Wednesday, February 20, 2019

Zambia maintains rate but warns of hike if inflation rises

     Zambia's central bank left is policy rate unchanged at 9.75 percent but reiterated its warning from November that "should the upside risks to inflation materialize and push inflation above the target range, the Committee may adjust the policy rate upward."
     The Bank of Zambia (BOZ), which has kept its rate steady since February last year, said it maintained its rate today because it expects inflation to remain within, but in the upper bound, of its 6.0-8.0 percent target range within its forecast horizon that ends by the fourth quarter of 2020.
    BOZ's monetary policy committee added it was also keeping its rate steady to support financial sector stability and economic growth.
     Zambia's inflation rate was steady at 7.9 percent in January and December, slightly down from a lower-than-expected 8.0 percent in the fourth quarter of 2018, affected by pass-through effects from depreciation of the kwacha, an increase in transport costs following a 21.3 percent increase in fuel prices, and reduced supply of selected food items.
      In October 2018 inflation rose to 8.3 percent, above BOZ's upper limit, but then reverted back into the target range faster than expected.
      Over the forecast horizon, inflation is expected to remain within the target range but at an elevated level, with upside risks dominating from persistently higher than programmed budget deficits and debt service payments, a deterioration in the current account balance and a decline in international reserves, factors that will affect inflation through the exchange rate and expectations channels.
      After falling sharply in September 2018, Zambia's kwacha has been relatively steady in the last 4 months and was trading at 11.96 to the U.S. dollar today, unchanged this year.
      But during September, the kwacha depreciated 16.4 percent, mainly due to higher demand from foreign exchange for oil, negative sentiment from Zambia's credit rating downgrade and a strengthening of the dollar triggered by rate hikes by the U.S. Fed.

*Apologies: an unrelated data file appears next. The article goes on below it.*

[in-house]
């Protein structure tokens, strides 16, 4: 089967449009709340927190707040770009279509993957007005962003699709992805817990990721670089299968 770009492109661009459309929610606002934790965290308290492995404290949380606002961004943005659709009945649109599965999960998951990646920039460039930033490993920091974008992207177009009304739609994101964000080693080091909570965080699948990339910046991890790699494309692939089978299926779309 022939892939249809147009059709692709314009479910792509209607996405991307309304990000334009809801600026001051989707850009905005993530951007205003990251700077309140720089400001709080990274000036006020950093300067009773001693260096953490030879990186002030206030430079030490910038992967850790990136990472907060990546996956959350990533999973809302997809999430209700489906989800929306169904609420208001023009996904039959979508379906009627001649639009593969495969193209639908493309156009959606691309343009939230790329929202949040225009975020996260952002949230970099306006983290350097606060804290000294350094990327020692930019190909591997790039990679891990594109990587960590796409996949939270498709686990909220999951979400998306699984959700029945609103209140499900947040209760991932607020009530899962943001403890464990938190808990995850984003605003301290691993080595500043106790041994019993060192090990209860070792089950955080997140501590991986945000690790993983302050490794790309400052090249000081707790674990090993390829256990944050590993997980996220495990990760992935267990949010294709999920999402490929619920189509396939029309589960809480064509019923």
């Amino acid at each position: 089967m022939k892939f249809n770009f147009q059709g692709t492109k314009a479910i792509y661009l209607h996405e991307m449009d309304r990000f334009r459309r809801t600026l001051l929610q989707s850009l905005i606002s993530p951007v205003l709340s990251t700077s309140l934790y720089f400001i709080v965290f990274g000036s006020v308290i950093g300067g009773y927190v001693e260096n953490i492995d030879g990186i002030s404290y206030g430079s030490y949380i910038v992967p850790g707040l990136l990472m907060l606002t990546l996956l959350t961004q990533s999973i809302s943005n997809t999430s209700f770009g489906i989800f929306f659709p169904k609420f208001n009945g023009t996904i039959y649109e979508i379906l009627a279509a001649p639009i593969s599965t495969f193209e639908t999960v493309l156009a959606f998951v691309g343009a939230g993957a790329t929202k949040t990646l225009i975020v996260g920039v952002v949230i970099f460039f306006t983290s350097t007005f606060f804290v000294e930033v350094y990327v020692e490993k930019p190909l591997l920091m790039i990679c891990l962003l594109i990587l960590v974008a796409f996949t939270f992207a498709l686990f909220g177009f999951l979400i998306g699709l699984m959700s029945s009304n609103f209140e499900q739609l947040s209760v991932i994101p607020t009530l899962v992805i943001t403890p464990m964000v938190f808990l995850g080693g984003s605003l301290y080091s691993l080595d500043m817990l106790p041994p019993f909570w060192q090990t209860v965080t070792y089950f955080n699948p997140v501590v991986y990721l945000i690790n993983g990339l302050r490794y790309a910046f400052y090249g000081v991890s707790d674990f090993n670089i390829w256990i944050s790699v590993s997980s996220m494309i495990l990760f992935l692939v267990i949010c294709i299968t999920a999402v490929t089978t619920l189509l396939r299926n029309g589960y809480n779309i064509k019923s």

Preliminary data for 2018 show the fiscal deficit, on a cash basis, is likely to be slightly lower than the 2017 deficit of 7.8 percent of gross domestic product but this is still higher than the 2018 target, BOZ said, adding it is critical to implement fiscal adjustment measures to achieve higher economic growth and maintain macroeconomic stability.
     Zambia's gross international reserves declined to US$1.57 billion, the equivalent of 1.8 months of import cover, from $1.63 billion at the end of September, mainly due to external debt service.
     Economic activity in the fourth quarter was positive in the fourth quarter, albeit at a reduced pace, BOZ said, with growth from higher mining output, electricity generation, consumer spending and tourism.
     For 2019 Zambia's economy is projected to grow about 4.0 percent, down from 4.1 percent in 2017, with downside risks from delayed implementation of fiscal adjustment measures, weak credit growth and lower-than-expected copper prices due to a slowdown in Zambia's major trading partners.
     BOZ's last change in rates came in February 2018 when it cut the policy rate by 50 basis points as part of a 12 month easing cycle that led to total rate cuts of 5.75 percentage points.  Prior to February 2017 BOZ had kept its rate steady at 15.50 percent from November 2015.


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